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Innovation ● Investigation ● Application. A Systematic Analysis of VTE Prophylaxis in the Setting of Cancer Linking Science and Evidence to Clinical Practice— What Do Trials Teach?. Program Chairman Craig Kessler, MD MACP Director, Division of Coagulation

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slide1

Innovation ● Investigation ● Application

A Systematic Analysis of VTE Prophylaxis in the Setting of Cancer

Linking Science and Evidence to Clinical Practice—

What Do Trials Teach?

Program Chairman

Craig Kessler, MD MACP

Director, Division of Coagulation

Lombardi Comprehensive Cancer Center

Georgetown University Medical Center

Washington, DC

vte and cancer epidemiology
Of all cases of VTE:

About 20% occur in cancer patients

Annual incidence of VTE in cancer patients ≈ 1/250

Of all cancer patients:

15% will have symptomatic VTE

As many as 50% have VTE at autopsy

Compared to patients without cancer:

Higher risk of first and recurrent VTE

Higher risk of bleeding on anticoagulants

Higher risk of dying

VTE and Cancer: Epidemiology

Lee AY, Levine MN. Circulation. 2003;107:23 Suppl 1:I17-I21

dvt and pe in cancer facts findings and natural history
VTE is the second leading cause of death in hospitalized cancer patients1,2

The risk of VTE in cancer patients undergoing surgery is 3-to 5-fold higher than those without cancer2

Up to 50% of cancer patients may have evidence of asymptomatic DVT/PE3

Cancer patients with symptomatic DVT exhibit a high risk for recurrent DVT/PE that persists for many years4

DVT and PE in CancerFacts, Findings, and Natural History

Ambrus JL et al. J Med. 1975;6:61-64

Donati MB. Haemostasis. 1994;24:128-131

Johnson MJ et al. Clin Lab Haem. 1999;21:51-54

Prandoni P et al. Ann Intern Med. 1996;125:1-7

clinical features of vte in cancer
VTE has significant negative impact on quality of life

VTE may be the presenting sign of occult malignancy

10% with idiopathic VTE develop cancer within 2 years

20% have recurrent idiopathic VTE

25% have bilateral DVT

Clinical Features of VTE in Cancer

Buraet. al.,J ThrombHaemost 2004;2:445-51

thrombosis and survival likelihood of death after hospitalization

1.00

DVT/PE and Malignant Disease

0.80

0.60

Probability of Death

Malignant Disease

0.40

DVT/PE Only

0.20

Nonmalignant Disease

0.00

0 20 40 60 80 100 120 140 160 180

Number of Days

Thrombosis and SurvivalLikelihood of Death After Hospitalization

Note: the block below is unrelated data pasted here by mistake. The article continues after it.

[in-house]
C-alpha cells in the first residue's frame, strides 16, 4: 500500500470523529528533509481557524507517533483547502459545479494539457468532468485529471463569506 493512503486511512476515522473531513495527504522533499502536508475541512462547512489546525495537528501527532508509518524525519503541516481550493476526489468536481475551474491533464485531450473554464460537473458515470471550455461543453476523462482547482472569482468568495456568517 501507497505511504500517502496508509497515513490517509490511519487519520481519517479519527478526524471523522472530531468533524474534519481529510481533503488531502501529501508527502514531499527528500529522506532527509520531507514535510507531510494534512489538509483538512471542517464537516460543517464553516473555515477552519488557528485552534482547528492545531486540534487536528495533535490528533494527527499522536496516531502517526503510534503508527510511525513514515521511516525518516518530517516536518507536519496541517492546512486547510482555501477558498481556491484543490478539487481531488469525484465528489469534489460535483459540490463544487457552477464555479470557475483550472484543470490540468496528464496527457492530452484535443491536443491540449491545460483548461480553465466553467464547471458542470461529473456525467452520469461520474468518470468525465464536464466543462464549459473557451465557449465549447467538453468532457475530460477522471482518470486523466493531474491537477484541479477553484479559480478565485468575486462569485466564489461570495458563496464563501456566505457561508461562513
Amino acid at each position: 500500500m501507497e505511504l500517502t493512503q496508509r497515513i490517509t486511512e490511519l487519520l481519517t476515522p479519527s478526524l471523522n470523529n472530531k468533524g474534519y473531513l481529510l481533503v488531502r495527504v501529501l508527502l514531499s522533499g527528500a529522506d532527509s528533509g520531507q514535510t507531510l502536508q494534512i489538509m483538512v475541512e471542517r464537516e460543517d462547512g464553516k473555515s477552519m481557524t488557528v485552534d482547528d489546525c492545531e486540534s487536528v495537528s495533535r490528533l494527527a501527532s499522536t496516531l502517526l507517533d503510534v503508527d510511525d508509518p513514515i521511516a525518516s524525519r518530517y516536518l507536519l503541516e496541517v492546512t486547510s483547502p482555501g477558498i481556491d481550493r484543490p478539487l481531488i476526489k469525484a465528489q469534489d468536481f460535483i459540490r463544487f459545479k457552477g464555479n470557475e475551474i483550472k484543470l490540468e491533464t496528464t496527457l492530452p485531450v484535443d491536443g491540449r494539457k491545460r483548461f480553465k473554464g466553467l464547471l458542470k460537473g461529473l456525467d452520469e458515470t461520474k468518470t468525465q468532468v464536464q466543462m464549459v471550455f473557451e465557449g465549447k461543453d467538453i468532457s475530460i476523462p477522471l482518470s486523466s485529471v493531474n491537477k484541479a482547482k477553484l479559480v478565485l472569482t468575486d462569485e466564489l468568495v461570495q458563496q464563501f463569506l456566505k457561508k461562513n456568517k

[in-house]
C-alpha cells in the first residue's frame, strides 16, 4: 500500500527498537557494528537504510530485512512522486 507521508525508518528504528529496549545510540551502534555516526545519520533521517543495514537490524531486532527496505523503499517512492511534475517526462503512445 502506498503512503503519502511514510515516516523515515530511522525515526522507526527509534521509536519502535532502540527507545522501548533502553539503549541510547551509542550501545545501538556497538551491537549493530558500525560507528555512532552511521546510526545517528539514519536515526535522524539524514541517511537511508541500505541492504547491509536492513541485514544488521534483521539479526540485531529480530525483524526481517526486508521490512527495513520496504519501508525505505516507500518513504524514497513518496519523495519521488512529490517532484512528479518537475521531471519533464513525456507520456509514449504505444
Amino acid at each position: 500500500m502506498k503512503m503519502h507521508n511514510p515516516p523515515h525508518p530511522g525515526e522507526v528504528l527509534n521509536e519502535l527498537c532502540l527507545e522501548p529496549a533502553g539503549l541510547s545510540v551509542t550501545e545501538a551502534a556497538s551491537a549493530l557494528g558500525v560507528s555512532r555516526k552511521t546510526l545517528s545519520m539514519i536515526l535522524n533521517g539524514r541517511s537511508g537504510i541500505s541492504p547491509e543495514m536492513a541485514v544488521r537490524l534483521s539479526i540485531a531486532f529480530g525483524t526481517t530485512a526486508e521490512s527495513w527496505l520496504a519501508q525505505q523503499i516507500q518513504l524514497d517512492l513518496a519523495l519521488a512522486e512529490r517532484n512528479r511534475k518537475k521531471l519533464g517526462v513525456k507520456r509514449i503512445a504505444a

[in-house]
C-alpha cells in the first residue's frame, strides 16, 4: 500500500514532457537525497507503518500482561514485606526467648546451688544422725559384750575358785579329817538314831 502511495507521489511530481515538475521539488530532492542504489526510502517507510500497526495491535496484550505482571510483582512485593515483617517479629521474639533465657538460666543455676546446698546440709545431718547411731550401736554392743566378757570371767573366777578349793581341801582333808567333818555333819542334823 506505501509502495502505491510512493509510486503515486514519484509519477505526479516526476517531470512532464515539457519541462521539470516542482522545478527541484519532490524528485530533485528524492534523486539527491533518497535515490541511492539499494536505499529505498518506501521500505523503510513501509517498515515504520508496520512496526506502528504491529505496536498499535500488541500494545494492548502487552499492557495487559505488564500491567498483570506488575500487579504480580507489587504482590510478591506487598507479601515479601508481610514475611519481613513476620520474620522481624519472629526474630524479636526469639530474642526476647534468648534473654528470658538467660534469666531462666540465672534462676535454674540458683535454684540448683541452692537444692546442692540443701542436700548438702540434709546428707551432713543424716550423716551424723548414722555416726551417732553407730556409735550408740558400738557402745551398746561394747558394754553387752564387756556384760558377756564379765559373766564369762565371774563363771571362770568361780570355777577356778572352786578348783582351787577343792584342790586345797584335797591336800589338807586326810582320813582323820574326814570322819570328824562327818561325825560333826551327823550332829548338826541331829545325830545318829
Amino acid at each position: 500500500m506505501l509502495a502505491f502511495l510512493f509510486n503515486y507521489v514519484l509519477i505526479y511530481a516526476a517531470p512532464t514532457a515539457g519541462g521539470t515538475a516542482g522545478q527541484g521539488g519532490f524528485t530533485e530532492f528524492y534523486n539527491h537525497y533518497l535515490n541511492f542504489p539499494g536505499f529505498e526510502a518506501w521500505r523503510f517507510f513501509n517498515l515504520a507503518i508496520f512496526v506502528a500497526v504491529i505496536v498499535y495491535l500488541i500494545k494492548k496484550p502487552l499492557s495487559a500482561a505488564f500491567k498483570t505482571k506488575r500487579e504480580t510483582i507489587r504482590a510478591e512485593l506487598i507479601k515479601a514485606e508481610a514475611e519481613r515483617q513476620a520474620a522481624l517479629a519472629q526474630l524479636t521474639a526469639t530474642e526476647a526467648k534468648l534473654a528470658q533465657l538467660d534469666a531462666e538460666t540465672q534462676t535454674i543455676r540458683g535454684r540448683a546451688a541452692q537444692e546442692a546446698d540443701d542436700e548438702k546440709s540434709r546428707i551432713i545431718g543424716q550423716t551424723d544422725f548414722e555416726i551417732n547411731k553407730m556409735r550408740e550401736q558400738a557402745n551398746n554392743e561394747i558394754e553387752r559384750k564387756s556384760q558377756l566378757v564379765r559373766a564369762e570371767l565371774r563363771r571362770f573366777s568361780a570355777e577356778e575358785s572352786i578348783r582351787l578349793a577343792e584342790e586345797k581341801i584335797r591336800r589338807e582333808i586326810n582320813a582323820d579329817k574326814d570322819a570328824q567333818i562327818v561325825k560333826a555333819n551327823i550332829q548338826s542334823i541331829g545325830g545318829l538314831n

Levitan N, et al. Medicine 1999;78:285

slide6

Incidence of VTE and Colon Cancer Stage

7%

6%

5%

4%

3%

2%

1%

0%

Local Regional Remote

Incidence of VTE (%)

0 50 100 150 200 250 300 350 400

Days after Cancer Diagnosis

White RH et al. Thrombosis Research 120 Suppl. 2 (2007) S29-40

slide7

Symptomatic VTE in Cancer Reduces Survival Counterintuitively, Magnitude of Effect on Survival is Greatest with Local Stage Disease

* p<0.05; †p<0.01); ‡ p<0.001)

R.H. White et al. Thombosis Research 120 Suppl. 2 (2007) S29-S40

slide8

VTE Associated with Accelerated Death in Breast Cancer Does Symptomatic VTE Reflect Presence or Emergence of Metastatic, Aggressive Cancer?

White, et al. Thromb Res,120 suppl. 2 (2007)

recurrent ovarian cancer
Recurrent Ovarian Cancer

• 7% symptomatic VTE (2.8-6.1% in primary ovarian Cancer)• 78% of VTE in ROC occur within 2 months of second line chemo regimen: cisplatin-related• Ascites is the only independent risk factor for VTE (HR=2.2)

Fotopoulou C et al. Thromb Res 2009

hospital mortality with or without vte
Hospital Mortality With or Without VTE

Mortality (%)

N=66,016

N=20,591

N=17,360

Khorana, JCO, 2006

slide11

Thrombosis Risk In Cancer

Primary Prophylaxis

  • Medical Inpatients
  • Surgery
  • Radiotherapy
  • Central Venous Catheters
risk factors for cancer associated vte
Cancer

Type

Men: prostate, colon, brain, lung

Women: breast, ovary, lung

Stage

Treatments

Surgery

10-20% proximal DVT

4-10% clinically evident PE

0.2-5% fatal PE

Chemotherapy

Central venous catheters (~4% generate clinically relevant VTE)

Patient

Prior VTE

Comorbidities

Genetic background

Risk Factors for Cancer-Associated VTE
antithrombotic therapy choices
Antithrombotic Therapy: Choices